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Full text of "Journeys In Persia And Kurdistan ( Vol.Ii)."

360                 JOUBNEYS IN KUEDISTAN     LETTER ssxin

Van white clouds were piled in sunlit masses. After
halting at Tadvan, a pleasant village among streams,
fountains, gardens, and fruit trees, we skirted the lake
along pleasant cultivated slopes and promontories with
deep bays and inlets to G-udzag, where I spent the evening
in an odah, retiring to sleep in my small tent, pitched in
the village, where a big man with a gun, and wearing a
cloak of goatskin reaching to his feet, kept up a big fire
and guarded me till morning. The water froze in my
basin during the night. The odah was full of Armenians,
and Murphy interpreted their innumerable tales* of wrong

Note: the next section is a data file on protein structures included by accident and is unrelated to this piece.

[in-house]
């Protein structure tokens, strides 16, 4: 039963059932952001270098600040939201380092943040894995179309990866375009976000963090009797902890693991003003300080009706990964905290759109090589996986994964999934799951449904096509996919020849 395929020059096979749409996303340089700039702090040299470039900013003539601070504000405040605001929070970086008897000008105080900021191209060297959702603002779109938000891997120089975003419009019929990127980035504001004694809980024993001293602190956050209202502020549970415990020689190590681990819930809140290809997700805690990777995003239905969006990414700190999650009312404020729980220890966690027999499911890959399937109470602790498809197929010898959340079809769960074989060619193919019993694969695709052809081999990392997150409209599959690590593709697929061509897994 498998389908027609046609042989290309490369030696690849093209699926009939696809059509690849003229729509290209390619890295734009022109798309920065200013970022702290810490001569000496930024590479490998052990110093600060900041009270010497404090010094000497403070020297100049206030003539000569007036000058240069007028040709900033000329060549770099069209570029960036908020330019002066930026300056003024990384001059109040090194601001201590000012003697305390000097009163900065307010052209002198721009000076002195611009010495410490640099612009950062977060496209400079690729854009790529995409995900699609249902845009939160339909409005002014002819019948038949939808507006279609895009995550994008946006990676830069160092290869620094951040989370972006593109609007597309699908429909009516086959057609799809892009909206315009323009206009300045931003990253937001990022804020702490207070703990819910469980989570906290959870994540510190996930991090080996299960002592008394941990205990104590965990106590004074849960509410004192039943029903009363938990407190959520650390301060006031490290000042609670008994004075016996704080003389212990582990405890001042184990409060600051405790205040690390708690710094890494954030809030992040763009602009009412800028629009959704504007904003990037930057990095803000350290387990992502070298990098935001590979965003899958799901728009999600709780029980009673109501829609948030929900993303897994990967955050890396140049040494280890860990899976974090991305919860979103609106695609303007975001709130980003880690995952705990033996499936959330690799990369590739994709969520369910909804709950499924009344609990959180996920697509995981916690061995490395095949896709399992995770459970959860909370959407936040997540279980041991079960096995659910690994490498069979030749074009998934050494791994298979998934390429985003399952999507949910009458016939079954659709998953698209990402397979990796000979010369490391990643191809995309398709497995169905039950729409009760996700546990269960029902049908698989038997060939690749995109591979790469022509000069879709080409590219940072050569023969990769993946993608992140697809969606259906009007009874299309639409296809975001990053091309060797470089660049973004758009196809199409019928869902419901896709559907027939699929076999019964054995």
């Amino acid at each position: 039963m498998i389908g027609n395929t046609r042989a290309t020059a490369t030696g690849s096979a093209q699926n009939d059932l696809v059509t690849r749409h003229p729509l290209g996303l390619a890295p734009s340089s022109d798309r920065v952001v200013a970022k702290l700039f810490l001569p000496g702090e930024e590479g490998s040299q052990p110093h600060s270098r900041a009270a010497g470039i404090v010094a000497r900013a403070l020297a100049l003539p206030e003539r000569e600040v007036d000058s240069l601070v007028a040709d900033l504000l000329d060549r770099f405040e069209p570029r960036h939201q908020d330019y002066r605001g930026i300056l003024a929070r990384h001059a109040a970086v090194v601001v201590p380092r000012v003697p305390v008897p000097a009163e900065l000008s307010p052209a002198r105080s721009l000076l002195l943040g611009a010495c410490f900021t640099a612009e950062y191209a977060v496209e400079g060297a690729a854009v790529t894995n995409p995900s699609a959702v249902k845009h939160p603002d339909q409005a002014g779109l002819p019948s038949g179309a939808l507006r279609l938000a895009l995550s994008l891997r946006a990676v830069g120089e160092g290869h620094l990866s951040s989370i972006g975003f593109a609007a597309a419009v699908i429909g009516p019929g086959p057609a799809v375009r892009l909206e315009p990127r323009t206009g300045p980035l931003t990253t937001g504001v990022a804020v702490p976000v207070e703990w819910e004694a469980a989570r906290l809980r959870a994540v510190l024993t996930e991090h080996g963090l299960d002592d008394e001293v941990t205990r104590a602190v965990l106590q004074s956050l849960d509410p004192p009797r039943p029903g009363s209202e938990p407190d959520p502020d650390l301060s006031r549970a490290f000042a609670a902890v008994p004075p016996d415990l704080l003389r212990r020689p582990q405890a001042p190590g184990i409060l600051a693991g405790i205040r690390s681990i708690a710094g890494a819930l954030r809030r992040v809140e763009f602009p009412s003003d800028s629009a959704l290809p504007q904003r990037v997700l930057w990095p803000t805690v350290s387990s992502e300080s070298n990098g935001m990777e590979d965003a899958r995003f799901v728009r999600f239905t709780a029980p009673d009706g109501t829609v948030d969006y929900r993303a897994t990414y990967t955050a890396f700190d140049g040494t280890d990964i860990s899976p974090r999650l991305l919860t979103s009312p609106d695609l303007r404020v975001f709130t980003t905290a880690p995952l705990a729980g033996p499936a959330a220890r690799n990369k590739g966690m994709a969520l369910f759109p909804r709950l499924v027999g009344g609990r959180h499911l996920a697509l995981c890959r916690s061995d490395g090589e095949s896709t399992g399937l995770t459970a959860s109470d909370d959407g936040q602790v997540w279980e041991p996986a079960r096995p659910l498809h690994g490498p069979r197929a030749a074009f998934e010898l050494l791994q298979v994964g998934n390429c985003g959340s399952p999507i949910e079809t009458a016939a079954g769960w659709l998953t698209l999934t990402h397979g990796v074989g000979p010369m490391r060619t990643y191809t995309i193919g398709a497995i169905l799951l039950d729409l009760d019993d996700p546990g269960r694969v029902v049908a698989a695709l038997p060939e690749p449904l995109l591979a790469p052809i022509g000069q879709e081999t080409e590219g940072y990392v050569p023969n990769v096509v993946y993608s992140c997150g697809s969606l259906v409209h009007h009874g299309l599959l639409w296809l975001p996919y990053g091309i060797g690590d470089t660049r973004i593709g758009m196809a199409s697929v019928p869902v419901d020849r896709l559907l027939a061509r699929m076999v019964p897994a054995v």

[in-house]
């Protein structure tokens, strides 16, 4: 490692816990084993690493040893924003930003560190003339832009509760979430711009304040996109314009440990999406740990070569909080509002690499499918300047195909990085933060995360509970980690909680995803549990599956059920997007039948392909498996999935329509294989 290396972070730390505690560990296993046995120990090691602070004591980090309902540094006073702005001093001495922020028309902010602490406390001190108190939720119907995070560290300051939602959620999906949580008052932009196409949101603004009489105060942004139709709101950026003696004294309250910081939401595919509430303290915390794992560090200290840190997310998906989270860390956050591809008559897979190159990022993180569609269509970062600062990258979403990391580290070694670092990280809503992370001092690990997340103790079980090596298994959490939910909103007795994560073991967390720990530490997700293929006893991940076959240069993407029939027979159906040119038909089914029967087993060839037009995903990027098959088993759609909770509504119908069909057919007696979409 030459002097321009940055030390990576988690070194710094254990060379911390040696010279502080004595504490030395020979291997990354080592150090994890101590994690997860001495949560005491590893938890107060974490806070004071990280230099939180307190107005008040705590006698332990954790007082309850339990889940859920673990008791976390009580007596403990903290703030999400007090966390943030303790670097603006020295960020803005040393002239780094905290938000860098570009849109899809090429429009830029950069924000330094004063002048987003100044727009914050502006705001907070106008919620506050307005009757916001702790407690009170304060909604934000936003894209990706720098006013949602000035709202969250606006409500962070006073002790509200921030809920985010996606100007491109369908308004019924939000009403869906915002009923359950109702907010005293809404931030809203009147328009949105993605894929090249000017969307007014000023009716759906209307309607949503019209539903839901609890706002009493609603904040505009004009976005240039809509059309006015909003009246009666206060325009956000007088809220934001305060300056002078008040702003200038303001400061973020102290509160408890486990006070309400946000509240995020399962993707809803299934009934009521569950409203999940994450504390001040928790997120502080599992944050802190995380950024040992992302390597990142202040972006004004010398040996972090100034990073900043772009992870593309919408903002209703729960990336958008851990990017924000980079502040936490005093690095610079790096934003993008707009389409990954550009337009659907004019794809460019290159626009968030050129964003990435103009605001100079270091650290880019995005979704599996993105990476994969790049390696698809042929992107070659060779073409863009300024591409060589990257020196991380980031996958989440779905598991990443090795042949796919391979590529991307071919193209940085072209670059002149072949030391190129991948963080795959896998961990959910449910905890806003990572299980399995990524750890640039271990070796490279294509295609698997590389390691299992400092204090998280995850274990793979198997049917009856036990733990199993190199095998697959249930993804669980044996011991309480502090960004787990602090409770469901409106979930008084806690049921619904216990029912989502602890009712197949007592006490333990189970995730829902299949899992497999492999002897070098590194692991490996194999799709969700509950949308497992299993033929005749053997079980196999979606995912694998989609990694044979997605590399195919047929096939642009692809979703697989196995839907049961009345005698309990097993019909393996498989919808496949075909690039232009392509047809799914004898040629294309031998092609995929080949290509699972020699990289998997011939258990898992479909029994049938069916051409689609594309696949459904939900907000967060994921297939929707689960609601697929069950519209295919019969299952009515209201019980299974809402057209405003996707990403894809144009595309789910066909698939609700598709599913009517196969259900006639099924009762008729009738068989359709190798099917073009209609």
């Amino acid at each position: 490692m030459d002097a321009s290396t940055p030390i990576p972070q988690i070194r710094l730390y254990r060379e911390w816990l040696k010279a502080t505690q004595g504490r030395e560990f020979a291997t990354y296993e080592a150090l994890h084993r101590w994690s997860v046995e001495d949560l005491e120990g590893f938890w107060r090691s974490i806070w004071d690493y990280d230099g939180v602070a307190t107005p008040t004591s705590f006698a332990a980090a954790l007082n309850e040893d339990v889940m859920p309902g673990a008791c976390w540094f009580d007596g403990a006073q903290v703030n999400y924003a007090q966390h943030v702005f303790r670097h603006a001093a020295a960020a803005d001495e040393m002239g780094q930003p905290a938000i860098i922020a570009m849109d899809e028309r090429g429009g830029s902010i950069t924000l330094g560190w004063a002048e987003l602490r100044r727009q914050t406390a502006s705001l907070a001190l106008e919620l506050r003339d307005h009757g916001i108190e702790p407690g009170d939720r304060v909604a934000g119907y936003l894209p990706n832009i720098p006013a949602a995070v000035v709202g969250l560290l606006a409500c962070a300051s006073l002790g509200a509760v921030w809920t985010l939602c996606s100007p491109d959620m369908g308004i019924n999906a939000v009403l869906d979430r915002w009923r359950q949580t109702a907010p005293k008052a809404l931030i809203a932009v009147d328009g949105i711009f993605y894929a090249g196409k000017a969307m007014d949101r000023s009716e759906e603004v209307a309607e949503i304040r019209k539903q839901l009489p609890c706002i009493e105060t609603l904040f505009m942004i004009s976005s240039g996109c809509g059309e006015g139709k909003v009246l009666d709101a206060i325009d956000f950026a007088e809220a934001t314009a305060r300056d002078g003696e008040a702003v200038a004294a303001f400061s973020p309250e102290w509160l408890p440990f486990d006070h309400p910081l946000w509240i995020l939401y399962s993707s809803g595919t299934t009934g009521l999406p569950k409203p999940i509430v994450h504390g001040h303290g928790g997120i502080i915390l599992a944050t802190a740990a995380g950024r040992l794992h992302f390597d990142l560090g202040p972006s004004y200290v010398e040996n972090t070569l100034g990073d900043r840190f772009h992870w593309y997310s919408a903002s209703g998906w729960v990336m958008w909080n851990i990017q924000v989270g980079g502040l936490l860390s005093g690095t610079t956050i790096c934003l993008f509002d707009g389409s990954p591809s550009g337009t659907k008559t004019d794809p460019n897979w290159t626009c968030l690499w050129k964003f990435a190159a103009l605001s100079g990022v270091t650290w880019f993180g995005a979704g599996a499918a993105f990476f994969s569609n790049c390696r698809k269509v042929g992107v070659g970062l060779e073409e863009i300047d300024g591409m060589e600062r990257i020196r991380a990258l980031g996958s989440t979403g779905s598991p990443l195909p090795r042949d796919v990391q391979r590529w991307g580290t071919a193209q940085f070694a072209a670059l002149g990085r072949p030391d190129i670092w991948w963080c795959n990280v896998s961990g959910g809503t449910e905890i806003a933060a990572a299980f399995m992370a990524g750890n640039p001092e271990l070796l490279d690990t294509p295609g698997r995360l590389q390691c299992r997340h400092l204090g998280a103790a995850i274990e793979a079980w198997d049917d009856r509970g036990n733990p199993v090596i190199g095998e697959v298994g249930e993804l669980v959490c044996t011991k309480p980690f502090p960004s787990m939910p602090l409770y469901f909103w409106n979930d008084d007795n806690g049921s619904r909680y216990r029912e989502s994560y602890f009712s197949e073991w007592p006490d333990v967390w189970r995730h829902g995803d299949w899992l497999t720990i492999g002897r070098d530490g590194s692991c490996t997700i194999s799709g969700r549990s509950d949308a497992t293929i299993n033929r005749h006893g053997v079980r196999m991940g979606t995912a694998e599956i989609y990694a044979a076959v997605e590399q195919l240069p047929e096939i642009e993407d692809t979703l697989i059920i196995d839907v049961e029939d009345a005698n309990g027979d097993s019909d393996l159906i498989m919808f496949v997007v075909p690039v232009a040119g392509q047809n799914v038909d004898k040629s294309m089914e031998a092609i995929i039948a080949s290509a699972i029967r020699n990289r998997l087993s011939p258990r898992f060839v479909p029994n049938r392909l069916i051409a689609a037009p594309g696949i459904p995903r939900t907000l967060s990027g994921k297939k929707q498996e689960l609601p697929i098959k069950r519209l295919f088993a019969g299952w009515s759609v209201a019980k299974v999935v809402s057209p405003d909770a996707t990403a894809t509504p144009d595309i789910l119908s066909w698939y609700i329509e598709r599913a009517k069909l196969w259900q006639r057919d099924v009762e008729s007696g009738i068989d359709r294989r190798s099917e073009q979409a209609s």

and robbery. " Since the Erzerum troubles," so the tales
ran, "the Kurds kill men as if they were partridges."
On asking them why they do not refuse to be robbed by
" demand," they replied, " Because the Kurds bring big
sticks and beat us, and say they will cut our throats."
They complained of the exactions of the zaptielis and of
being tied to the posts of their houses and beaten when
they have not money wherewith to pay the taxes.

Starting at sunrise on the following morning I had a
very pleasant walk along the sweet shore of the lake,
while water, sky, and mountains were blended in a flood
of rose and gold, after which, skirting a wooded inlet, on
the margin of which the brown roofs of the large village
of Zarak were scarcely seen amidst the crimson foliage,
and crossing a low range, we descended upon a plain at
the head of a broad bay, on the farther side of which,
upon a level breezy height, rose the countless monoliths
and lofty mausoleums of Akhlat, which I had made a long
detour to see. The plain is abundantly watered, and its
springs were surrounded with green sward, poplars, and
willows, while it was enlivened by numerous bullock-
carts, lumbering and creaking on their slow way with the
latest sheaves of the harvest.

After winding up a deep ravine we came upon a great